Have you ever heard the surprising sound that African wild dogs make? It’s bewildering.
Their collective calls are more bird-like in nature and sound like the twittering chirps of canaries, rather than the expected howling sounds of wolves or the gruff bark of a dog. The sweet sound of their chattering is misleading, though. In every other way, these pack animals are candidly canine.
In Botswana, these characterful creatures are simply called ‘Wild dogs’. Incredibly beautiful to spot on safari, their Latin name Lycaon pictus means ‘painted wolf’ and refers to the animal’s handsome mottled coat, which features patches of brown, white, black, ochre and yellow fur. Their name in Setswana is Letlhalerwa.
With just over 6000 dogs left out in the wild, the largest populations can be found in southern Africa with a highly concentrated area spread across northern Botswana.
Why are Wild dogs so sought after?
According to the World Wildlife Fund, the Wild dog is one of the world’s most endangered mammals and the second-most endangered carnivore in Africa after the Ethiopian Wolf.
In short. Their numbers are dropping because their habitats are being broken up, which in turn increases human-wildlife conflict. The dogs will prey on easy-to-get livestock and being closer to domesticated areas also increases the chance of catching disease, such as canine distemper. Wild dogs require an enormous territory, but they’re losing the spaces in which they were once able to roam freely.
Thank goodness then, for the ‘last eden in Africa’. Essentially, the entire northern area of Botswana is dedicated to wilderness. Places such as the Okavango Delta, Moremi and Chobe National Park along with the concession areas, such as Kwando and Linyanti, safe spaces, buffer zones and corridors provide protection for the charismatic African wild dog. They are said to have the largest home ranges of any mammal so these enormous spaces are vital to the thriving populations of Wild dog found here.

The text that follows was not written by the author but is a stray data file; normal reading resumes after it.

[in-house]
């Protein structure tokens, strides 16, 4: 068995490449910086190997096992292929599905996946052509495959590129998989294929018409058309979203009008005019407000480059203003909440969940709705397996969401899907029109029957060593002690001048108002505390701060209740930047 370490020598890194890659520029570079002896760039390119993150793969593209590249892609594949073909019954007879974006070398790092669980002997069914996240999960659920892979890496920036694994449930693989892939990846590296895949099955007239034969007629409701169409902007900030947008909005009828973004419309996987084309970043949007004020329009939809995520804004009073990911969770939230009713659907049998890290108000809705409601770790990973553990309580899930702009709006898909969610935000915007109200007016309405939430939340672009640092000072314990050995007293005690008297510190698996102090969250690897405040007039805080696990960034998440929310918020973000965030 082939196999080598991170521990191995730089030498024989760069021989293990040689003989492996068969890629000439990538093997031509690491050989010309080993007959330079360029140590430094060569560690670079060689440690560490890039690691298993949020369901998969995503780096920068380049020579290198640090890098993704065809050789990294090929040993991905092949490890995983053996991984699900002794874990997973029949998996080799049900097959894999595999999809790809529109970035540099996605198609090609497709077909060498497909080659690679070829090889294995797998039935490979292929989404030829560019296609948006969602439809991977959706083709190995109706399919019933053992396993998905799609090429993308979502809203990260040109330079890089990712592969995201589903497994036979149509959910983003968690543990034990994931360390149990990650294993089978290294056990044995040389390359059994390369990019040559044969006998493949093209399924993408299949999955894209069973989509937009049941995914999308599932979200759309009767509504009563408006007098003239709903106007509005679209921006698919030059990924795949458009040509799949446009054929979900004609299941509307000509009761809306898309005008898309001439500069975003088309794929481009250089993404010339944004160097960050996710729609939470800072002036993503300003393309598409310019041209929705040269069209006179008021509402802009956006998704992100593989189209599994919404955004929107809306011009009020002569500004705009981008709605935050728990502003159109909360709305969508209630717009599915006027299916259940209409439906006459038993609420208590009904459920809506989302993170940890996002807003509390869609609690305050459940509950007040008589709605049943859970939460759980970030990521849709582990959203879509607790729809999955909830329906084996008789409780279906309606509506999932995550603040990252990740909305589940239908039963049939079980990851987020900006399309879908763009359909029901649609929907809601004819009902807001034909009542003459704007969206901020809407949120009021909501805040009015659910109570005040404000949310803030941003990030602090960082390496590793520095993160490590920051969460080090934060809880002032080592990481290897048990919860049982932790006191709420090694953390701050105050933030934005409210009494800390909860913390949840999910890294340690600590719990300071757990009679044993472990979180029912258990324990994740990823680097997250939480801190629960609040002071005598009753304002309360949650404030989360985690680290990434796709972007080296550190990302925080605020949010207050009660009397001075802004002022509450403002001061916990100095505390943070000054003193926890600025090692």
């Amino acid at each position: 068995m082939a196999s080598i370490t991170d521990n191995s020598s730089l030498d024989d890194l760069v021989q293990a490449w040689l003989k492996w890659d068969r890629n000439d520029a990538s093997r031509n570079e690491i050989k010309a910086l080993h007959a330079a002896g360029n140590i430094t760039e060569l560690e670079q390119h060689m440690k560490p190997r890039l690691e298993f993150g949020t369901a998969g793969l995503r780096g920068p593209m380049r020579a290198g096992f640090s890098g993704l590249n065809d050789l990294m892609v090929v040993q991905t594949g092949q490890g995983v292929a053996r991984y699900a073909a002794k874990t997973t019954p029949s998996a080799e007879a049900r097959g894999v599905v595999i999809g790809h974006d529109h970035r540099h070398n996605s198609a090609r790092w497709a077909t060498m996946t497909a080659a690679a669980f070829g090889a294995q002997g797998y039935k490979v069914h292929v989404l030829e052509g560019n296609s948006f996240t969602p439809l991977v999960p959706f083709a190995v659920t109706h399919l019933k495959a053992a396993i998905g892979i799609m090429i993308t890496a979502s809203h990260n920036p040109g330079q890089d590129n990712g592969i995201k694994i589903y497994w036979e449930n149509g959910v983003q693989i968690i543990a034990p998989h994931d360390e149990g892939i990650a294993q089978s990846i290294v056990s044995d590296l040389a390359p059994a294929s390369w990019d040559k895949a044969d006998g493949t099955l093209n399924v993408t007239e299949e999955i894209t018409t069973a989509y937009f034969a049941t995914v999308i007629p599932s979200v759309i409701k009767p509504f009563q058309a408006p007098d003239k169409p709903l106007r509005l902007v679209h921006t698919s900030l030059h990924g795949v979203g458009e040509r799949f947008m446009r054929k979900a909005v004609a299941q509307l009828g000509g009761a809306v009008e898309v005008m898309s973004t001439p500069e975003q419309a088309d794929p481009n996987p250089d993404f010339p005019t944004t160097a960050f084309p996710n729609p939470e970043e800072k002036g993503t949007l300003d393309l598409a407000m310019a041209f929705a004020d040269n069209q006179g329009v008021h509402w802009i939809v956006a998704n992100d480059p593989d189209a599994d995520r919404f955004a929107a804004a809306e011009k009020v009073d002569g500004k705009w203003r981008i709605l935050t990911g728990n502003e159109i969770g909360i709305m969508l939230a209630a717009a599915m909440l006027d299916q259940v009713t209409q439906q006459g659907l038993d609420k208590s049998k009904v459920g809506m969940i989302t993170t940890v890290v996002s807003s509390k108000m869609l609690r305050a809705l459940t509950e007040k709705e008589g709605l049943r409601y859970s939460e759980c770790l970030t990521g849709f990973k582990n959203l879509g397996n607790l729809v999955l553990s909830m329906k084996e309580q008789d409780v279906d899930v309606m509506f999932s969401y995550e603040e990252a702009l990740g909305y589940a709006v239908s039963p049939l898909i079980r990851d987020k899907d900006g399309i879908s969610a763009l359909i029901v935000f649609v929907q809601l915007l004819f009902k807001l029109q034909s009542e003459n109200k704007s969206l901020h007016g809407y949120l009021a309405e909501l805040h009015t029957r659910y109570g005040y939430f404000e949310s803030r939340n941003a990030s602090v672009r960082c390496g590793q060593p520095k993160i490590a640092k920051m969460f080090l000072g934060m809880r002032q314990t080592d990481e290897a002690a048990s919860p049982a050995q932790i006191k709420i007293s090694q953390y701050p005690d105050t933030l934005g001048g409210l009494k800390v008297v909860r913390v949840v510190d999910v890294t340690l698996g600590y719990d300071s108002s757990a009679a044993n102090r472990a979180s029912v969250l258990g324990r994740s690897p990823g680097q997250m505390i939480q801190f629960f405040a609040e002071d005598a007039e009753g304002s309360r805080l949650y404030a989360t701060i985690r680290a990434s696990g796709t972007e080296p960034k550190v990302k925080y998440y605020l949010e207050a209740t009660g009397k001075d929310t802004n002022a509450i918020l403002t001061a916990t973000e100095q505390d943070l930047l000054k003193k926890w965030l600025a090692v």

Where to see Wild dogs in Botswana?
Base yourself in northern Botswana to drastically up the chance of seeing Wild dogs. In June, the dogs will seek out a safe space to raise their pups and often, they stay in the den and surrounding area. A knowledgeable guide or top tracker who know the location of these dens will almost guarantee a Wild dog sighting.
The best places to see Wild dog in Botswana.
● The Okavango Delta. Expert guides across the Okavango Delta track and protect various packs of Wild dogs. Protected by the Moremi Game Reserve and plenty of private wildlife concessions, the Delta is home to huge numbers of antelope and other game making it a predator paradise. The Okavango Delta is a world-famous stronghold for Wild dog.
● Kwando. The Kwando Reserve in the greater Kwando-Linyanti region spans 232000 hectares, which is 30 times the size of Manhattan and has just two camps. Besides the joy of pristine wilderness and isolation, the area is a Wild dog hotspot and popular denning site. Wild dogs move at an incredible pace when they’re active and on the hunt. Being in a private concession also means that you can go off-road to better follow them and get closer to sightings (without interfering with their natural behaviour). Night drives are also available and there’s the chance of catching up with their nocturnal activity too.
● Chobe. More famous for its incredible elephants, the northern Chobe region is an easily-accessible place for finding Wild dog. There’s a wide range of accommodation here and is a destination that combines easily with Victoria Falls
Watch our immersive Virtual Reality Wild Dog safari
Today, you can find African wild dogs hunting in formidable, cooperative packs of between six and 20. Larger packs were more common before the dogs became endangered. Here’s what it’s like to spend time with the curious African wild dog.
Book an African wild dog safari
Inspired? Our Wild dog safaris are not only designed to introduce wildlife enthusiasts to this spectacular animal, they are also specially crafted to protect this vulnerable species and ensure its future survival.